23:07-28:51: “The power of a microstory”
Microstories might be better than teletherapy. I know that’s a bold claim coming from someone who isn’t a psychiatrist and hasn’t published a book in his lifetime, but nothing seems to bring me genuine catharsis more than a compelling short story wrapped in the mental shape of a bite-sized piece of chocolate. In a world where doomscrolling has become a tradition and reading a book seems blase, it’s nice to find true escapism through the musings of someone who combines delicious yiddishkeit humour with the cold, steel pragmatic irony of our modern times.
Eric Rosenhek (@TheHek) is the author of Dim Sum Stories, a series of heartfelt microstories available exclusively at arishapiro.ca. For him, the capacity to visualize intriguing narratives cobbled forth in small spaces offers him the chance to channel his stress and anxiety in all the best ways – through the promise of literary escapism where the white noise stops and all you can hear is the sound of your heart beating. Hearing his observations on the pandemic and what keeps him sane reveals a touching look into the mind of someone whose creativity defines the very essence of his soul.
“Whiskey & Cream Theme” written and performed by Chris Henderson.
My latest guest appearance (05-28) on AMI Radio (@AMIaudio) with hosts Ramya Amuthan (@allramz) and Brock Richardson (@neutralzonebr) talking about the newly proposed NHL and NBA playoff formats.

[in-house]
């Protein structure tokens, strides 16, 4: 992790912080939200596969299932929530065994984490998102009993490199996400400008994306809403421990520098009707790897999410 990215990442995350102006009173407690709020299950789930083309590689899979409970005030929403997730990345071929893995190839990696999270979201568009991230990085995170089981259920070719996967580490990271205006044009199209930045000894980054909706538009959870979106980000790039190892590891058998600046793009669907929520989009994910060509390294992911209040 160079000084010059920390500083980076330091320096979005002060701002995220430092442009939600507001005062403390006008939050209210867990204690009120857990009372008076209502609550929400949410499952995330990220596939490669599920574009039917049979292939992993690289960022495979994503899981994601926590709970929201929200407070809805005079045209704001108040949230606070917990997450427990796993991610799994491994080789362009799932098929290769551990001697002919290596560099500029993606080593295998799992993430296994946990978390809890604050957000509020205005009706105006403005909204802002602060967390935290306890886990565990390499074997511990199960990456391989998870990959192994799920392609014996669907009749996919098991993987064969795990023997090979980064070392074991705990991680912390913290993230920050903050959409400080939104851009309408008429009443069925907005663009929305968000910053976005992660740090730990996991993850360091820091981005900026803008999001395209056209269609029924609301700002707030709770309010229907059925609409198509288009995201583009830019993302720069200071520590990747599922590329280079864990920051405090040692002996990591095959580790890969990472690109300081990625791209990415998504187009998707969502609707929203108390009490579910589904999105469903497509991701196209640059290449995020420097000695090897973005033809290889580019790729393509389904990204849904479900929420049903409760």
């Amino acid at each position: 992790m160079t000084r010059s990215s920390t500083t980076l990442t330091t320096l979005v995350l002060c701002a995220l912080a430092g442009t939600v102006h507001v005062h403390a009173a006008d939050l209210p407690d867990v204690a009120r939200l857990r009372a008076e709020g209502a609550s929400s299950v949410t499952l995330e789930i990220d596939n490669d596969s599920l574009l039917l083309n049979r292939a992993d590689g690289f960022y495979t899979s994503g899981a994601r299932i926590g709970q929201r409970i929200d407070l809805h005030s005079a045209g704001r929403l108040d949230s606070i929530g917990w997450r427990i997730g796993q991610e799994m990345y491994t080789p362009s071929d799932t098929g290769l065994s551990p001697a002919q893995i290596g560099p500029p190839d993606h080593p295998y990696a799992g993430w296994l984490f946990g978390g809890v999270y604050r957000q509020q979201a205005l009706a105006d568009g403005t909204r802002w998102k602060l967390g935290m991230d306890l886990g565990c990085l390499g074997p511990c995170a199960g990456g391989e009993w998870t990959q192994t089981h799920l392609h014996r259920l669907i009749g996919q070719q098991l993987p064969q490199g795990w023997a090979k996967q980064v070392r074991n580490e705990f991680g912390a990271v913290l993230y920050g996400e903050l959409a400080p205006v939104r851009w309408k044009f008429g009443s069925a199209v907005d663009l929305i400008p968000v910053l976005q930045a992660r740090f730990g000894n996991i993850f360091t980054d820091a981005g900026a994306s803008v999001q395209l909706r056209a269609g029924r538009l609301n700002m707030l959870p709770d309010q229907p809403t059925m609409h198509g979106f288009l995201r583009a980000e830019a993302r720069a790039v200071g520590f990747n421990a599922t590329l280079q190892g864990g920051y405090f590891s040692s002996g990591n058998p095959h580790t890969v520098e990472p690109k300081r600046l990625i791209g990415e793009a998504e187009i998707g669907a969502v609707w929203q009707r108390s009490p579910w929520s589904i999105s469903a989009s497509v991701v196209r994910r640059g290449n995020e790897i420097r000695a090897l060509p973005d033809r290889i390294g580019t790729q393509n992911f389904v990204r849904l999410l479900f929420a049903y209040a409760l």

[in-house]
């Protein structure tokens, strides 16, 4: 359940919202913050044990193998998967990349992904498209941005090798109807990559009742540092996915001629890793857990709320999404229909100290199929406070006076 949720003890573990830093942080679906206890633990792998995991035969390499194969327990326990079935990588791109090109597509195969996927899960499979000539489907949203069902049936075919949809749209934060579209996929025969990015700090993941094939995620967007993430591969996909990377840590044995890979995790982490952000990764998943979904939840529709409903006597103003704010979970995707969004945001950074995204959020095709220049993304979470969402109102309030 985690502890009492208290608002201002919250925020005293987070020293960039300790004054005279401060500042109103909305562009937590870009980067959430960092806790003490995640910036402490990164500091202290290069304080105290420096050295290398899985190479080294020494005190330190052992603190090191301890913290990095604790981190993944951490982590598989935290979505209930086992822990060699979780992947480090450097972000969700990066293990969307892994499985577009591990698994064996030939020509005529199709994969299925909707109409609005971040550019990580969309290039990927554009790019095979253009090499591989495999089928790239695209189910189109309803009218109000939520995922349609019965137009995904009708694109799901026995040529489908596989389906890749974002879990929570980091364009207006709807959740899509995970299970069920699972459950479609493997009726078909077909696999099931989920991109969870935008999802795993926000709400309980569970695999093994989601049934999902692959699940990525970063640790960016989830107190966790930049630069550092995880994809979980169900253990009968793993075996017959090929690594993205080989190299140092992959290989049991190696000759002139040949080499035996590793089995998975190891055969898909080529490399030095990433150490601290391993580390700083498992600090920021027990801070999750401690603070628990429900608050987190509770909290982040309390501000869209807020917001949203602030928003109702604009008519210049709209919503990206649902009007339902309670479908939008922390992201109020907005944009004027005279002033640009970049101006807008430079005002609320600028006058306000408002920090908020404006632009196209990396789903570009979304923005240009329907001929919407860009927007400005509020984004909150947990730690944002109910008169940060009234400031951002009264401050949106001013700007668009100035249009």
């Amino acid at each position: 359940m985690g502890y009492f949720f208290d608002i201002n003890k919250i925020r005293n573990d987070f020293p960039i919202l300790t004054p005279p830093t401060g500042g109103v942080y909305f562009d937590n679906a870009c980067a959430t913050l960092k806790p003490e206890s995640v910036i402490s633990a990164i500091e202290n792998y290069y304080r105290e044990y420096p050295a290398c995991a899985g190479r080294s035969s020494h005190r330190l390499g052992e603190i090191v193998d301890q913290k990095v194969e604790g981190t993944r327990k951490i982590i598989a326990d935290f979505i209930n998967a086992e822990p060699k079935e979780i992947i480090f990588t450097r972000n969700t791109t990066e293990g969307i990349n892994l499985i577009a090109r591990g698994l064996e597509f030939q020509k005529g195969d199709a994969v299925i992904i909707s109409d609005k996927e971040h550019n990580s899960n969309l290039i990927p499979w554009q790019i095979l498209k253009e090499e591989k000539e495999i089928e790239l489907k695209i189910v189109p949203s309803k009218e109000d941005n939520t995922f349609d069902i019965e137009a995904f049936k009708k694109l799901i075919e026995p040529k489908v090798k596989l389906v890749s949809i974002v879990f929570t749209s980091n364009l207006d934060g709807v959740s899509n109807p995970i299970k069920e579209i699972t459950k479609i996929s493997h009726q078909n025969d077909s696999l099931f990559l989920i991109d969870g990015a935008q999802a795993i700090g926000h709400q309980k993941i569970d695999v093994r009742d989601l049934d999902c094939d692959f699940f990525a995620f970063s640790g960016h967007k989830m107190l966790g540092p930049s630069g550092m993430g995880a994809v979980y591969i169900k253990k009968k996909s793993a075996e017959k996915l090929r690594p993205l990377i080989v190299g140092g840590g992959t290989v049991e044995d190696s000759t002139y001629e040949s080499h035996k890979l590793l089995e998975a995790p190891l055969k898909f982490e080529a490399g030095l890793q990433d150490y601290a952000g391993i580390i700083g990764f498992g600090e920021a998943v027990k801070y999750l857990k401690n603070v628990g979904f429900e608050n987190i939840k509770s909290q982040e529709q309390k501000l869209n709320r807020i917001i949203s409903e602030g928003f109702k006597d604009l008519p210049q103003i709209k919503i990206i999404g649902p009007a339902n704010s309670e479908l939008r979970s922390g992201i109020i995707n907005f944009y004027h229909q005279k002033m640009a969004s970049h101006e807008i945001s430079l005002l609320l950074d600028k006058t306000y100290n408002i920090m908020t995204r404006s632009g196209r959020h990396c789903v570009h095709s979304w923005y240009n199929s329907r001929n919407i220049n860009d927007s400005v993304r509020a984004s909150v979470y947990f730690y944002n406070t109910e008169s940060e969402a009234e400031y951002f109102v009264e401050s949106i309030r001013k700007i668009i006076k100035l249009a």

We covered my thoughts on both leagues, what the future holds in store for Adam Silver and Gary Bettman respectively, why the profit-mongering nature of certain leagues may prevent them from returning anytime soon (hint: MLB), and why neutral cities may prove to be the tonic every fan needs once this pandemic is officially declared over.
Be sure to subscribe to The Neutral Zone (AMI.ca/listenlive) and enjoy their fine work as an accessible television channel offering professional reading and original content to blind and partially sighted Canadians.
My latest conversation with celebrated Sportsnet anchor and radio/television host Alex Seixeiro, whose industry success, commitment to his craft and informed opinions make him a powerful conversationalist and a worthwhile authority on the subject of Toronto sports.
We discussed his thoughts on the Blue Jays and their torrid off-season, the Raptors and their sublime excellence night in and night out, and the Maple Leafs and their quest to end over half a century of futility, along with his candid position on the changing of the guard (Don Cherry, Bob McCown) when it comes to broadcasting personalities and sports journalism in Canada.
Be sure to check out Alex and his fine work on social media (@alexfan590) and across all Sportsnet affiliates.